Using new interpretations of age-old techniques, these Bangkok-based design studios are giving Thai artisan work a contemporary edge.
The team behind JUA Collection is on a mission to bring modern sensibilities to Thai cookware, discovering the country’s abundant (and often underutilized) natural resources and skilled craftsmen one product at a time. Made by artisans using local black granite and coconut wood, the sleek Krok Sak mortar and pestle set can be used on both sides: the granite end to grind chili, garlic, and herbs; and the wooden end for pounding dried spices.
Let There be Light
Launched as a sub-brand of THINKK, the THINGG homewares collection gives contemporary furnishings a distinctly Thai touch. The brand’s founders often visit remote artisan communities to explore new uses for materials like teak and techniques such as wicker-weaving—often blurring the boundaries between craftsmanship and industrial design. Their colorful Sarn ceiling lights, for example, pair coated steel with lampshades hand-woven using sustainably grown palm leaves.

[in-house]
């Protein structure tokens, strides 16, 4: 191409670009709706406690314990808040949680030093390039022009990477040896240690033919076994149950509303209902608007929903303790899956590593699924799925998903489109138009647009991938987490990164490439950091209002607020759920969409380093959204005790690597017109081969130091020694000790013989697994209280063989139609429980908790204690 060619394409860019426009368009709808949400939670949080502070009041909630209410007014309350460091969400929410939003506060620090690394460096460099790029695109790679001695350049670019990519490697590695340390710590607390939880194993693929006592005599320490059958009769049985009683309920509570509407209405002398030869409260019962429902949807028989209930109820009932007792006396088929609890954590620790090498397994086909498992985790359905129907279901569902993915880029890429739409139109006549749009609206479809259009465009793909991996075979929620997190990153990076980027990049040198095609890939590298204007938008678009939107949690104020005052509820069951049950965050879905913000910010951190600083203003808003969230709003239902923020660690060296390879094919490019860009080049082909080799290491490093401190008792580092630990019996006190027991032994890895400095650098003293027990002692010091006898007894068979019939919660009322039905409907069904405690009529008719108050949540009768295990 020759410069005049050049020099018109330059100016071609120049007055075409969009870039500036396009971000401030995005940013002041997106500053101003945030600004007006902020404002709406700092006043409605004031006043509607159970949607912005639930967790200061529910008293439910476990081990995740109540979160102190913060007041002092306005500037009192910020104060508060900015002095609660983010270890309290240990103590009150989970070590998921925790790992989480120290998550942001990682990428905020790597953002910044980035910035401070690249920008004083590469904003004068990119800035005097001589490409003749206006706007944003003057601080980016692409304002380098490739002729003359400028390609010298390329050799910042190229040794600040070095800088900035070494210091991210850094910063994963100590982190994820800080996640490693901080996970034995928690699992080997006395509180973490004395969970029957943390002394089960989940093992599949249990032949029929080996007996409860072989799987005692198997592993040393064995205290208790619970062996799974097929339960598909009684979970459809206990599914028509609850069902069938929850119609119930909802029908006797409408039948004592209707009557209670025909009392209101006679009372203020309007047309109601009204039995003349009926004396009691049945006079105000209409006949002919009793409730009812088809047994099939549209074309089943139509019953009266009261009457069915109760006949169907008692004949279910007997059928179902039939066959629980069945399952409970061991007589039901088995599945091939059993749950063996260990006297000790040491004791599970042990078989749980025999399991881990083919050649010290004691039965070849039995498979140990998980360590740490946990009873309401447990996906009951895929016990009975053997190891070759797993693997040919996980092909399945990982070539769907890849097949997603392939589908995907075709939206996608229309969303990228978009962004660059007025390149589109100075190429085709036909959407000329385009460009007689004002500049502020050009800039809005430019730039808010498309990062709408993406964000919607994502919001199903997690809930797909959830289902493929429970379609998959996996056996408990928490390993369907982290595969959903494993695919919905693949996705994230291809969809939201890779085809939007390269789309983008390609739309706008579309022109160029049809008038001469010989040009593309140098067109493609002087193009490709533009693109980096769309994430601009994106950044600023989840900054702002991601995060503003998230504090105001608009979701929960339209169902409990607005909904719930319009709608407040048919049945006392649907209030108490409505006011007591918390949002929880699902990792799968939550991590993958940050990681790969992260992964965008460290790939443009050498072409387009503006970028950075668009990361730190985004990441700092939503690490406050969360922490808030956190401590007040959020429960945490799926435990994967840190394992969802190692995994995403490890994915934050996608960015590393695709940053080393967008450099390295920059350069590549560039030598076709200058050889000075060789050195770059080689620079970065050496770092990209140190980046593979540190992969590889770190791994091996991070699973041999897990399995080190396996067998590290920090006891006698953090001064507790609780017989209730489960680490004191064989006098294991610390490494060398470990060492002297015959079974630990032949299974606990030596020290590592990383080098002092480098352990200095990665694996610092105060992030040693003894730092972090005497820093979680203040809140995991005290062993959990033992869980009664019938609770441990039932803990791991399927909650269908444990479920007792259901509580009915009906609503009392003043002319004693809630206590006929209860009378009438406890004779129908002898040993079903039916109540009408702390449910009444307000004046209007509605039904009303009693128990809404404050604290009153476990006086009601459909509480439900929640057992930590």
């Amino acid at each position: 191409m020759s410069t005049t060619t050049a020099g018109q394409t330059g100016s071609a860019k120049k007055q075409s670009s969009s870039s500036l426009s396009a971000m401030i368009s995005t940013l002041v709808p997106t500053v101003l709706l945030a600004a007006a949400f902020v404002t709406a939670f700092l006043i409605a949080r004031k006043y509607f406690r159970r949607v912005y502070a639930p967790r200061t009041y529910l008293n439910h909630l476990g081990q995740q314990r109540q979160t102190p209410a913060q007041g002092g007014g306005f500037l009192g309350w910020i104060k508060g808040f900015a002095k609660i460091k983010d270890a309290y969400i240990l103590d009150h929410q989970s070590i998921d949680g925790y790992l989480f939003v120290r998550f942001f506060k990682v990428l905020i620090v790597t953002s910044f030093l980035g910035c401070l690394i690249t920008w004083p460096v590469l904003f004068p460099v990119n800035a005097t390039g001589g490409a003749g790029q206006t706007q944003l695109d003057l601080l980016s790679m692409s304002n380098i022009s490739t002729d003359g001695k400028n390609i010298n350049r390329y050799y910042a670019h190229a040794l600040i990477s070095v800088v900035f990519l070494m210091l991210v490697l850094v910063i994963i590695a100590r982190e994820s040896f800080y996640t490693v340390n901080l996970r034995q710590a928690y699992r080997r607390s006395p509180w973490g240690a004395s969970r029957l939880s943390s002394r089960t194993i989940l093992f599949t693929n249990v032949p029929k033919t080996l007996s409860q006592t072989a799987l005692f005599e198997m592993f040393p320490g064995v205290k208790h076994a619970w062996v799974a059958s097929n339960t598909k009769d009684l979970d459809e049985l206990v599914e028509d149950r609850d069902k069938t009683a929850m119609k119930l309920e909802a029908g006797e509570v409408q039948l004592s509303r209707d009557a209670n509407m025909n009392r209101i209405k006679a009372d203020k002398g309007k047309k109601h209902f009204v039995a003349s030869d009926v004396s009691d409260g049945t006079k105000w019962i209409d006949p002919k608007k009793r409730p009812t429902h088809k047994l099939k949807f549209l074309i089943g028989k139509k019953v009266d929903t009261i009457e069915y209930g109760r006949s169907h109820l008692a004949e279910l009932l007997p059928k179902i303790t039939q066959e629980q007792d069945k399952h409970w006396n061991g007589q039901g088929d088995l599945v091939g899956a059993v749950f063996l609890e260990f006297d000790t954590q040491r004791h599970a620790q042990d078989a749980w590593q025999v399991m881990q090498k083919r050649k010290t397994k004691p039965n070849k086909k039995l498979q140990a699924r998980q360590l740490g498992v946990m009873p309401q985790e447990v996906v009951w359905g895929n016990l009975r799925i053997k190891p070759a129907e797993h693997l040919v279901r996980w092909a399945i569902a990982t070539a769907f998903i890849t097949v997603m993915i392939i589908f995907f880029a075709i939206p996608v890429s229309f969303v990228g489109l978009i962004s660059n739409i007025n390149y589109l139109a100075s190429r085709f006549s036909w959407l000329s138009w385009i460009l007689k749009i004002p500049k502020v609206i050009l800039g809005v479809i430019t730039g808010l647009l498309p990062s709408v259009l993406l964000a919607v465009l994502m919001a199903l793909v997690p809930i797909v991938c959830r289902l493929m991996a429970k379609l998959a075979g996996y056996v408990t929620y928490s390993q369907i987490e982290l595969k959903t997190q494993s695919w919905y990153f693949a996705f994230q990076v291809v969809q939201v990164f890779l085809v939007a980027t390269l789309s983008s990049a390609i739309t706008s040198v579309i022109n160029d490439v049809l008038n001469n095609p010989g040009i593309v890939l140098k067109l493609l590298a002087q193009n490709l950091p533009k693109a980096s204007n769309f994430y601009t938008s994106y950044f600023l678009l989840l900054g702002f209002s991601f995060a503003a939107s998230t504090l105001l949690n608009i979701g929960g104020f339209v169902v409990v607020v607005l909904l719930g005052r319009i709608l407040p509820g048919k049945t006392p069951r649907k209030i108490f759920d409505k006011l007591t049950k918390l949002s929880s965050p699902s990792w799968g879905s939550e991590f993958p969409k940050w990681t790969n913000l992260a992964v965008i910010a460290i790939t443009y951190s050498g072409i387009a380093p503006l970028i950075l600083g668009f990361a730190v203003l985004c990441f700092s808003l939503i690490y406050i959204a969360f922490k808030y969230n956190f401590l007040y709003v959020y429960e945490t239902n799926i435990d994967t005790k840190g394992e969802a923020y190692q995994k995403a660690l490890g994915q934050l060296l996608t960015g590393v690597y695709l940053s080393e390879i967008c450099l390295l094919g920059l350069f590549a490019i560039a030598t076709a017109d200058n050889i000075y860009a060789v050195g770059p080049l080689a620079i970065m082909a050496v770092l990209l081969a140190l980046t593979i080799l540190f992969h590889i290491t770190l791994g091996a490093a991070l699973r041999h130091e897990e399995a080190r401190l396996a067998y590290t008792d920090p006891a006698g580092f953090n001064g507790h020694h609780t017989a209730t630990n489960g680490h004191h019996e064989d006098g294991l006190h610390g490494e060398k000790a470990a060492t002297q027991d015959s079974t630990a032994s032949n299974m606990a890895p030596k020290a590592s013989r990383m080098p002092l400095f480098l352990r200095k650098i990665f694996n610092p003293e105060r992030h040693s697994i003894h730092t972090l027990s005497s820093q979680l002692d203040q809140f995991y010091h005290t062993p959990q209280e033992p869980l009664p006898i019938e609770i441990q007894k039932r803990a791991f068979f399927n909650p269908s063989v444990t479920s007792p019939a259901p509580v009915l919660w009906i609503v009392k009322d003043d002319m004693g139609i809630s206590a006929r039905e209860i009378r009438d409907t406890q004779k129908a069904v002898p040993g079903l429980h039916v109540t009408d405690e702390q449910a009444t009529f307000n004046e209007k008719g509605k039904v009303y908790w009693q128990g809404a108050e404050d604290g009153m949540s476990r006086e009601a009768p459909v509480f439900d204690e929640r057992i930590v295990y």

Studio Patapian elevates the art of bamboo weaving by combining it with unexpected materials like marble, copper, and rosewood. Its Round collection takes inspiration from prangs, the multi-tiered spires often found on Thai temples, using this shape to create mirror stands, pendant lights, and vases. The studio works with various weaving communities around the country to develop their skills and provide them with an extra source of income.
Take the Floor
It was an observation by a visiting friend about the lack of carpets in Thai homes that sparked PDM founder Doonyapol Srichan’s idea for a carpet design fit for the tropics. Inspired by the woven plastic mats found in temples across the country, the brand fuses traditional weaving techniques with modern materials (in this case, recycled polypropylene) and bold patterns to make floor coverings that are both timeless and durable.
Some Assembly Required
Brass craftsmanship might be a dying art in Thailand, but the duo behind COTH Studio aims to revive it with this quirky desk organizer. Designed like a tangram puzzle, and made in collaboration with a small-scale manufacturer using leftover brass plate cuttings, its eight individual elements function as a pen holder, paperclip holder, or storage trays and can be rearranged in endless combinations, creating a stress-relieving mini-playground on your work table.
This article originally appeared in the October/November 2018 print issue of DestinAsian magazine (“Crafty Creations”).